Gigantic scope that succeeds, as well as a sincere trek into social issues without coming off preachy.
What We Disliked
That it raised the bar unfairly for next year’s Thor: Ragnarok.
July 30, 2016 by admin
Our Thoughts on Captain America: Civil War
It’s been a handful of years since The Avengers first banded together, and the resulting global damage done has finally caught up with them. A government bill demanding they succeed to the United Nations is drawn up, though Steve Rogers/Captain America (Chris Evans) is quick to reject it on the grounds that the system can (and often is) wrong. Tony Stark/Iron Man (Robert Downey, Jr.) on the other hand, is more than happy handing the keys over to the big boys, and refuses to budge on his lenient stance. Simple, logical, and clearly established, it is a conflict that allows Captain America: Civil War to become the best superhero movie of the year.
Helmed by directing duo Anthony & Joe Russo, who previously led 2014’s Captain America: The Winter Soldier, Civil War finds great impact in the human side of the superhero psyche. Rogers, still scrambling to save his brainwashed buddy Bucky (Sebastian Stan) from the feds, finds himself in the midst of torn alliances – especially after a botched rescue mission goes awry in Wakanda. From there, it’s off on a breakneck pace of fistfights and opposition to a government he once served with great eagerness. Cap’s arc over the past three films has dealt in this dwindling distrust; first with the military in The First Avenger (2011) and later with the corrupt S.H.I.E.L.D. agency in Winter Soldier, though it is here that he finally acts upon it. Evans, chiseled and radiating decency as if it came with the uniform, plays just the right blend of stoic and outspoken to anchor this otherwise massive affair.
As for the rest of the heroes that drop in, kudos once again to the Russo brothers for balancing what could’ve been a disastrous talent overload. In the span of two-and-a-half hours, viewers are treated to the likes of Iron Man, Ant-Man (Paul Rudd), Falcon (Anthony Mackie), Scarlet Witch (Elizabeth Olsen), and Vision (Paul Bettany). Newcomers Black Panther (Chadwick Boseman) and Spider-Man (Tom Holland) also add their eclectic touches to the mix, as both steal the show and simultaneously drum up excitement for their upcoming solo films. Not only is each Avenger given their time to shine, but the integration of their characters feel wholly organic and ultimately beneficial to the story.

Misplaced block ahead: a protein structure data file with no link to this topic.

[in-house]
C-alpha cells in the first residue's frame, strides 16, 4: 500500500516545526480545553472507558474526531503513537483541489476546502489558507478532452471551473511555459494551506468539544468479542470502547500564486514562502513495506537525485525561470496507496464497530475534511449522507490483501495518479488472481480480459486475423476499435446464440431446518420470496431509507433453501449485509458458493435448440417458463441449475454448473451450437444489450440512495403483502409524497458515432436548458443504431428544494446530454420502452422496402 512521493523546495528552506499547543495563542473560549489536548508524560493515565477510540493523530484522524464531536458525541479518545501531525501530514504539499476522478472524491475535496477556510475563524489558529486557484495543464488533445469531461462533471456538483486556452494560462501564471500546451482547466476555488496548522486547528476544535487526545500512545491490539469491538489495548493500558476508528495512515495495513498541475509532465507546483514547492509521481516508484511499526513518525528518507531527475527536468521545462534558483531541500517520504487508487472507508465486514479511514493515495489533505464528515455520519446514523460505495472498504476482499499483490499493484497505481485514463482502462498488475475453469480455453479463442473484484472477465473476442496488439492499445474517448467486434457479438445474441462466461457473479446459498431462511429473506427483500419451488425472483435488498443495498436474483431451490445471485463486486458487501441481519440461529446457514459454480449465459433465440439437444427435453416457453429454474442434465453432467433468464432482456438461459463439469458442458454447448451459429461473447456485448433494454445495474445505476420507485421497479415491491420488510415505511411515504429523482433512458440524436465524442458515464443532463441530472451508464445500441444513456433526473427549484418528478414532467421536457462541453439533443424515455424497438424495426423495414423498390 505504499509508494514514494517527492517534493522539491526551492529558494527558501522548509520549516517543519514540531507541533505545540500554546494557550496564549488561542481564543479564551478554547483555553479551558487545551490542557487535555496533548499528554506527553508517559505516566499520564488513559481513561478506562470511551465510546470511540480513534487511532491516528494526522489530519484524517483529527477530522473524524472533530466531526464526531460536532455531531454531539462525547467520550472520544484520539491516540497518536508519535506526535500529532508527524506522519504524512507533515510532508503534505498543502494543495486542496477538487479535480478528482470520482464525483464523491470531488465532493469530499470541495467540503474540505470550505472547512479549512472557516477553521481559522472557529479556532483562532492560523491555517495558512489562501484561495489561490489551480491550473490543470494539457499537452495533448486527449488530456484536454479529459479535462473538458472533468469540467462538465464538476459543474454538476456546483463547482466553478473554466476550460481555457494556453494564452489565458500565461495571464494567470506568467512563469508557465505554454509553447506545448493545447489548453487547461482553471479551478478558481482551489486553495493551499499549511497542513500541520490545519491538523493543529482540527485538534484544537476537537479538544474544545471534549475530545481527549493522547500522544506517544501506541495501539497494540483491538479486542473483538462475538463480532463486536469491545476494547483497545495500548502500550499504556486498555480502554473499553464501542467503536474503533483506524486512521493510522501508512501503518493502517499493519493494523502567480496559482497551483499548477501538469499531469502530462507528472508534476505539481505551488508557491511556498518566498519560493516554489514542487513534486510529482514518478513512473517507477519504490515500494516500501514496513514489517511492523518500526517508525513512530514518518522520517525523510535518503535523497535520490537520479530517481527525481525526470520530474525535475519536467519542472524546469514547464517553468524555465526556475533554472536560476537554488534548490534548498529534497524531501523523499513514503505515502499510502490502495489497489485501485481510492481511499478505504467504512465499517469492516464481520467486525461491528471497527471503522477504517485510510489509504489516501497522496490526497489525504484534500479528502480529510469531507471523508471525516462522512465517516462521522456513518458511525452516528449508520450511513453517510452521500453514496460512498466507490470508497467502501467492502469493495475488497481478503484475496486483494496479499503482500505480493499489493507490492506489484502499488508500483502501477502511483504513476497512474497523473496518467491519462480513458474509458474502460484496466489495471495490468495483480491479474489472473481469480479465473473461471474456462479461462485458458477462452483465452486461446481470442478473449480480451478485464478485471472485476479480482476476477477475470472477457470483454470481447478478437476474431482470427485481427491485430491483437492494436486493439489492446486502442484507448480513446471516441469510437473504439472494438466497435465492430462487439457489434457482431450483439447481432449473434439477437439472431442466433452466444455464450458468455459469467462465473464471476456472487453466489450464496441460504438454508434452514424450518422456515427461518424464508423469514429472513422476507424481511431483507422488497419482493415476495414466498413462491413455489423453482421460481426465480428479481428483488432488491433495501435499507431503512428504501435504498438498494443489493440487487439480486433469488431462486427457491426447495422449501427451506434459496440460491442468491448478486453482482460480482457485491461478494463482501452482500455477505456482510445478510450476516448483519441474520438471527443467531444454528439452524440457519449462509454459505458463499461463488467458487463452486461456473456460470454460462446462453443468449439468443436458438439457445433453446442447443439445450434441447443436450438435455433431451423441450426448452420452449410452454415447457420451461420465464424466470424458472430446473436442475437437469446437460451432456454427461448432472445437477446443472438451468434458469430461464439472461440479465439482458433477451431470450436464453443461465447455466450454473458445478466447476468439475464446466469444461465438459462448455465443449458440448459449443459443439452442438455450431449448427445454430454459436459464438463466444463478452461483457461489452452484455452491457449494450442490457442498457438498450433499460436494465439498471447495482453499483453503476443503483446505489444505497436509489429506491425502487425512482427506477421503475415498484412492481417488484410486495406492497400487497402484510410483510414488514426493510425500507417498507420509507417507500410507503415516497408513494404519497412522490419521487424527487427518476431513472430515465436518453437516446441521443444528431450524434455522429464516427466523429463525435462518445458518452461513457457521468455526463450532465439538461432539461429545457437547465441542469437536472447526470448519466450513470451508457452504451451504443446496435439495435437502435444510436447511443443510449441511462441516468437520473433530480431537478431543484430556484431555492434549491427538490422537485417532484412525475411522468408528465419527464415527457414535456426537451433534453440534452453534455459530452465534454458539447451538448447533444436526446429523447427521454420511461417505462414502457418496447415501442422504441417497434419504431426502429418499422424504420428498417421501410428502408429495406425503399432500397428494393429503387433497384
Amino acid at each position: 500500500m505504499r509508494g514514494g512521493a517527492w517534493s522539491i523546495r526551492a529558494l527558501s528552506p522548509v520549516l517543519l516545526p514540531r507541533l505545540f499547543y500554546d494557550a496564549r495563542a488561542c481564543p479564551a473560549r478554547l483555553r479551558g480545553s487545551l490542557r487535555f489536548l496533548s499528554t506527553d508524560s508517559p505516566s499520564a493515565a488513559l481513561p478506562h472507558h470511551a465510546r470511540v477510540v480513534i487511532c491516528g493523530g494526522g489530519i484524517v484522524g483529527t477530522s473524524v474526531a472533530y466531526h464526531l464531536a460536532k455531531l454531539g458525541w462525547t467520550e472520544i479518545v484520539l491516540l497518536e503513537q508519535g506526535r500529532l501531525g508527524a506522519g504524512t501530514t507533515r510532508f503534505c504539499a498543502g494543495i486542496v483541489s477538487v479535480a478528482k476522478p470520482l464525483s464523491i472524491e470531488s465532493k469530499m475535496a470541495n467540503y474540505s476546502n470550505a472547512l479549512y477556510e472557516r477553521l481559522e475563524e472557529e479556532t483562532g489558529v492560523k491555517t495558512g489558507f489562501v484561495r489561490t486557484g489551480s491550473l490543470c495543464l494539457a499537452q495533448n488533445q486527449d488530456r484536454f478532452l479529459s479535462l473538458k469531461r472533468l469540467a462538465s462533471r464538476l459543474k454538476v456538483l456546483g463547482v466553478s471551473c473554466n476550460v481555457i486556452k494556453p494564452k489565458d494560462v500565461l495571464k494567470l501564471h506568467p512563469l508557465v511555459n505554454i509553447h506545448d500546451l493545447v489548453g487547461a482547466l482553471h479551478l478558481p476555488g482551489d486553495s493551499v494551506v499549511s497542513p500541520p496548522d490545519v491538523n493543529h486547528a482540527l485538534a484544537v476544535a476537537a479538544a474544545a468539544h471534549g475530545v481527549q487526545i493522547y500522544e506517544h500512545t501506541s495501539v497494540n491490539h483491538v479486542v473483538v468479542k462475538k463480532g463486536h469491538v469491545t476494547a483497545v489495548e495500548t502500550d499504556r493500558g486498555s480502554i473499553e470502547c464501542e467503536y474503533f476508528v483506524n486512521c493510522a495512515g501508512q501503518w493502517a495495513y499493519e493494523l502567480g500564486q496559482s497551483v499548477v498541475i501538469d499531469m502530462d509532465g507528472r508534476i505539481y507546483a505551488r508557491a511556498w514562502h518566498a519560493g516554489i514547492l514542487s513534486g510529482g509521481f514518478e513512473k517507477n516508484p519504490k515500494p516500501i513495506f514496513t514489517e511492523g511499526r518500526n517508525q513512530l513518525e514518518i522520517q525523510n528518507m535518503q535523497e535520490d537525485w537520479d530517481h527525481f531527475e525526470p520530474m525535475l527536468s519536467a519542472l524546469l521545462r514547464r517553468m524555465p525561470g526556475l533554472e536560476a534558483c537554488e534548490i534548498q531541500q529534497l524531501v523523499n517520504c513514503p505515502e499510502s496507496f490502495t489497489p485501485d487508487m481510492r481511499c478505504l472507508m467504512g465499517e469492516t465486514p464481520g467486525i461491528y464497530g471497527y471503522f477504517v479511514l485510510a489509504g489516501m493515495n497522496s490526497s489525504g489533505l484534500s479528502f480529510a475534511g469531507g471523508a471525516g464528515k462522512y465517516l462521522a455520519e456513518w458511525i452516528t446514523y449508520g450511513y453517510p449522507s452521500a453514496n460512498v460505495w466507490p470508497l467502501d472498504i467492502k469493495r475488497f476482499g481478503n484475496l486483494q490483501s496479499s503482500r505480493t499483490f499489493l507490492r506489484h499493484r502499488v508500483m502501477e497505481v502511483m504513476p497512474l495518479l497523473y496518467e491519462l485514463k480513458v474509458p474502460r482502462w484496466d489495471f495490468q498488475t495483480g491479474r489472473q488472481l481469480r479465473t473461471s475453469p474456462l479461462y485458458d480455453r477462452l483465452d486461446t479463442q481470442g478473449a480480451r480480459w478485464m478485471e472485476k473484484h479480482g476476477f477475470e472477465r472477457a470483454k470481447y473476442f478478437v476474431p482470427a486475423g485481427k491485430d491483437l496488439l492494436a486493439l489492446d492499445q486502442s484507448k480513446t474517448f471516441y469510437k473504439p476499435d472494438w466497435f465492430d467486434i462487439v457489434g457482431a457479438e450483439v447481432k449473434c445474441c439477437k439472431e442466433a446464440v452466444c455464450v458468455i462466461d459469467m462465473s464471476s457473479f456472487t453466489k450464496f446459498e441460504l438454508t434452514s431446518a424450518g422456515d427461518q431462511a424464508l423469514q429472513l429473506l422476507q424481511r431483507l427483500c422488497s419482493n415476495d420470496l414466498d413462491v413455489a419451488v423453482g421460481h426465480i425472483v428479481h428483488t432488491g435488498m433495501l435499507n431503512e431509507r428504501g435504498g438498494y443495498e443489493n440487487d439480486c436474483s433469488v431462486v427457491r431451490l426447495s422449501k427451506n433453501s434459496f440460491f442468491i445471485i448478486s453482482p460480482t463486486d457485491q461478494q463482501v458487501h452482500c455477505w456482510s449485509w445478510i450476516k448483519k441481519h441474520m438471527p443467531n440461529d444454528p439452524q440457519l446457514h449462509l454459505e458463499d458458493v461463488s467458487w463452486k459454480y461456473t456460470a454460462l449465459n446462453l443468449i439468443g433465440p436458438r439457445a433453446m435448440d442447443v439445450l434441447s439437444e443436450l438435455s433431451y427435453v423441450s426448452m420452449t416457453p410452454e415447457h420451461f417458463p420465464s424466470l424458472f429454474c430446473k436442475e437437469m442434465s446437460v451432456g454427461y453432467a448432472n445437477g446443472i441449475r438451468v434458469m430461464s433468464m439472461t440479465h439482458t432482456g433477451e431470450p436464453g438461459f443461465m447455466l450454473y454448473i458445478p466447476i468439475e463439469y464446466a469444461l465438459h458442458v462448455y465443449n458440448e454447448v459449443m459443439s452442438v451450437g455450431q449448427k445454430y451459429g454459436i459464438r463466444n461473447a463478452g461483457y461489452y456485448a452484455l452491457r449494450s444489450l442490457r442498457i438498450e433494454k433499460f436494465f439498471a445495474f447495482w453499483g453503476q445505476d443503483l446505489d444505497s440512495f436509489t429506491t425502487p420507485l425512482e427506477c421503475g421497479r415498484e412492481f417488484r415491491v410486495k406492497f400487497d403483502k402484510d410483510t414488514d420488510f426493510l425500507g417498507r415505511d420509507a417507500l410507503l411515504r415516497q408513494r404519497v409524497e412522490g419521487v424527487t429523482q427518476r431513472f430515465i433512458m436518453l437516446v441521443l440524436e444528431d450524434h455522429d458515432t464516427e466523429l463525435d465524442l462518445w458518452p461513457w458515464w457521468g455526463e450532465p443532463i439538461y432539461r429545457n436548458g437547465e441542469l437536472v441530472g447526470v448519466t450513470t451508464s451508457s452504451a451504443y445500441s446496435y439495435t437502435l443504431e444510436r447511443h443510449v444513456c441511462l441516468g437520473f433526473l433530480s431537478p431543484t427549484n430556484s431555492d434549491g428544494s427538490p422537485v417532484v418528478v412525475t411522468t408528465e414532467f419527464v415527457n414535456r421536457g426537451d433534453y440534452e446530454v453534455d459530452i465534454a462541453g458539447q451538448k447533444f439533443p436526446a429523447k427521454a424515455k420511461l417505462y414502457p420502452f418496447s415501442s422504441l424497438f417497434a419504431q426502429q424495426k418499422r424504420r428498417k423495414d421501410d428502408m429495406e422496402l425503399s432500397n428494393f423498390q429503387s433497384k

Naysayers will undoubtedly go after scheming villain Zemo (Daniel Bruhl) as a source for critique, but even here, the Austrian actor adds an element of tragedy to the role that brings into question who is truly at fault. In lieu of the head-bashing blatancy of Batman v Superman: Dawn of Justice or X-Men: Apocalypse, such attention to detail is duly appreciated. In fact, by the time the film comes to a close (after some truly stunning fight scenes), it feels as though the bar of Marvel excellence has once again been raised from Iron Man (2008) and The Avengers (2012).
With Civil War, Anthony & Joe Russo have proven themselves the experts of onscreen superheroes. They have, in Captain America’s concluding chapter, delivered a comic book movie that delivers on every foreseeable facet; be it emotional, physical, or some knockout combination of both. One can only imagine what these two have in store for 2018’s Infinity War. This film has made our list as being one of the top movies of 2016. http://www.verticecine.com/best-movies-of-2016/
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